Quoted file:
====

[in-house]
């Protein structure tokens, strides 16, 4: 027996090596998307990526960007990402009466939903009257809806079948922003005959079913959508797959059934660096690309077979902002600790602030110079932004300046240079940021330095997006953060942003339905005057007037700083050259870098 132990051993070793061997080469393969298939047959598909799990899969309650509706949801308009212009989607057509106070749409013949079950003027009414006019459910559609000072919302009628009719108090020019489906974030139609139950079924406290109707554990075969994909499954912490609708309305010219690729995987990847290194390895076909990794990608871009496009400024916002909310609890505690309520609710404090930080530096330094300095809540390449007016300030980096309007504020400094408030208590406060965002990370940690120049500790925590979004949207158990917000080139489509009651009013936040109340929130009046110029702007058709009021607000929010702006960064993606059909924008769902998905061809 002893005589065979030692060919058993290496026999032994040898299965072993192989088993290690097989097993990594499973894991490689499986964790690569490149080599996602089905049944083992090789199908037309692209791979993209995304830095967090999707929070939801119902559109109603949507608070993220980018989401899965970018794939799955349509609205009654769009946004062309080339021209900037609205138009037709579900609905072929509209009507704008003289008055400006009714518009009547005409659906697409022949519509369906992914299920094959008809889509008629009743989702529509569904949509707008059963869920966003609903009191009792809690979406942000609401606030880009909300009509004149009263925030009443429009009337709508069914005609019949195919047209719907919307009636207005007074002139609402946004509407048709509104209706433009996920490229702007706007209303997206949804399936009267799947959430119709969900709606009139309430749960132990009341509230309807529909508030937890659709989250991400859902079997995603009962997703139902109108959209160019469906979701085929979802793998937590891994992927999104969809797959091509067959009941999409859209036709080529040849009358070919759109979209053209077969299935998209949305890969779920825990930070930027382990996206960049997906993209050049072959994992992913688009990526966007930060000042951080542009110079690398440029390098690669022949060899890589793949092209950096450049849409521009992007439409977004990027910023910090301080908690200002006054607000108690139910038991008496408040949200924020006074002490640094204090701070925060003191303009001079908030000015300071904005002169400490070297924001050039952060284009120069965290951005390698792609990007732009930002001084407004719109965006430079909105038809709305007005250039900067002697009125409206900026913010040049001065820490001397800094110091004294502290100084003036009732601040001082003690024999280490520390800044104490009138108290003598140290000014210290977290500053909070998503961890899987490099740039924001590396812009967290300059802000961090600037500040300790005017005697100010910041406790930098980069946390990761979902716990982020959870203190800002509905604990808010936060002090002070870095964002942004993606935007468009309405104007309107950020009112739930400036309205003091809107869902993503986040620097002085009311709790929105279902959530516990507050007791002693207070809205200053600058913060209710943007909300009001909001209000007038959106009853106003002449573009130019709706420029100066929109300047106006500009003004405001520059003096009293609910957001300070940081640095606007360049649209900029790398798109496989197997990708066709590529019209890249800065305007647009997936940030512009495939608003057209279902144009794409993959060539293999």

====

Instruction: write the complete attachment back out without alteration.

[in-house]
């Protein structure tokens, strides 16, 4: 027996090596998307990526960007990402009466939903009257809806079948922003005959079913959508797959059934660096690309077979902002600790602030110079932004300046240079940021330095997006953060942003339905005057007037700083050259870098 132990051993070793061997080469393969298939047959598909799990899969309650509706949801308009212009989607057509106070749409013949079950003027009414006019459910559609000072919302009628009719108090020019489906974030139609139950079924406290109707554990075969994909499954912490609708309305010219690729995987990847290194390895076909990794990608871009496009400024916002909310609890505690309520609710404090930080530096330094300095809540390449007016300030980096309007504020400094408030208590406060965002990370940690120049500790925590979004949207158990917000080139489509009651009013936040109340929130009046110029702007058709009021607000929010702006960064993606059909924008769902998905061809 002893005589065979030692060919058993290496026999032994040898299965072993192989088993290690097989097993990594499973894991490689499986964790690569490149080599996602089905049944083992090789199908037309692209791979993209995304830095967090999707929070939801119902559109109603949507608070993220980018989401899965970018794939799955349509609205009654769009946004062309080339021209900037609205138009037709579900609905072929509209009507704008003289008055400006009714518009009547005409659906697409022949519509369906992914299920094959008809889509008629009743989702529509569904949509707008059963869920966003609903009191009792809690979406942000609401606030880009909300009509004149009263925030009443429009009337709508069914005609019949195919047209719907919307009636207005007074002139609402946004509407048709509104209706433009996920490229702007706007209303997206949804399936009267799947959430119709969900709606009139309430749960132990009341509230309807529909508030937890659709989250991400859902079997995603009962997703139902109108959209160019469906979701085929979802793998937590891994992927999104969809797959091509067959009941999409859209036709080529040849009358070919759109979209053209077969299935998209949305890969779920825990930070930027382990996206960049997906993209050049072959994992992913688009990526966007930060000042951080542009110079690398440029390098690669022949060899890589793949092209950096450049849409521009992007439409977004990027910023910090301080908690200002006054607000108690139910038991008496408040949200924020006074002490640094204090701070925060003191303009001079908030000015300071904005002169400490070297924001050039952060284009120069965290951005390698792609990007732009930002001084407004719109965006430079909105038809709305007005250039900067002697009125409206900026913010040049001065820490001397800094110091004294502290100084003036009732601040001082003690024999280490520390800044104490009138108290003598140290000014210290977290500053909070998503961890899987490099740039924001590396812009967290300059802000961090600037500040300790005017005697100010910041406790930098980069946390990761979902716990982020959870203190800002509905604990808010936060002090002070870095964002942004993606935007468009309405104007309107950020009112739930400036309205003091809107869902993503986040620097002085009311709790929105279902959530516990507050007791002693207070809205200053600058913060209710943007909300009001909001209000007038959106009853106003002449573009130019709706420029100066929109300047106006500009003004405001520059003096009293609910957001300070940081640095606007360049649209900029790398798109496989197997990708066709590529019209890249800065305007647009997936940030512009495939608003057209279902144009794409993959060539293999």